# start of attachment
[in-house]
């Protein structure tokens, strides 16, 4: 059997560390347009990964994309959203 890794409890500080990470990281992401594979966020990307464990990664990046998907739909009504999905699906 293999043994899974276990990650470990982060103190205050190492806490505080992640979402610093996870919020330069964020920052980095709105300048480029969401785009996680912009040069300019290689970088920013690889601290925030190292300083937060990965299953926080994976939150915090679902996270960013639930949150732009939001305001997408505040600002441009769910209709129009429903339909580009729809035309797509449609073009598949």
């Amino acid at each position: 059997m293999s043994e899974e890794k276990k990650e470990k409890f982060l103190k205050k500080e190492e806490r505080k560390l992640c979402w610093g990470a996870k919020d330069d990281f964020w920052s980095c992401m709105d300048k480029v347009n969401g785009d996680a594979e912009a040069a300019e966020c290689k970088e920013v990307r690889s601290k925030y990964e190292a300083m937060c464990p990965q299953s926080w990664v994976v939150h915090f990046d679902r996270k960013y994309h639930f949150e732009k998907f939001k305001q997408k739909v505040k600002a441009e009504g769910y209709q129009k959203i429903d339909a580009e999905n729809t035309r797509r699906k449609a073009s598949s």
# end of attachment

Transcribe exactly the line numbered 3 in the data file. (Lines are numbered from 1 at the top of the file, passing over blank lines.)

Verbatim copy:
């Amino acid at each position: 059997m293999s043994e899974e890794k276990k990650e470990k409890f982060l103190k205050k500080e190492e806490r505080k560390l992640c979402w610093g990470a996870k919020d330069d990281f964020w920052s980095c992401m709105d300048k480029v347009n969401g785009d996680a594979e912009a040069a300019e966020c290689k970088e920013v990307r690889s601290k925030y990964e190292a300083m937060c464990p990965q299953s926080w990664v994976v939150h915090f990046d679902r996270k960013y994309h639930f949150e732009k998907f939001k305001q997408k739909v505040k600002a441009e009504g769910y209709q129009k959203i429903d339909a580009e999905n729809t035309r797509r699906k449609a073009s598949s």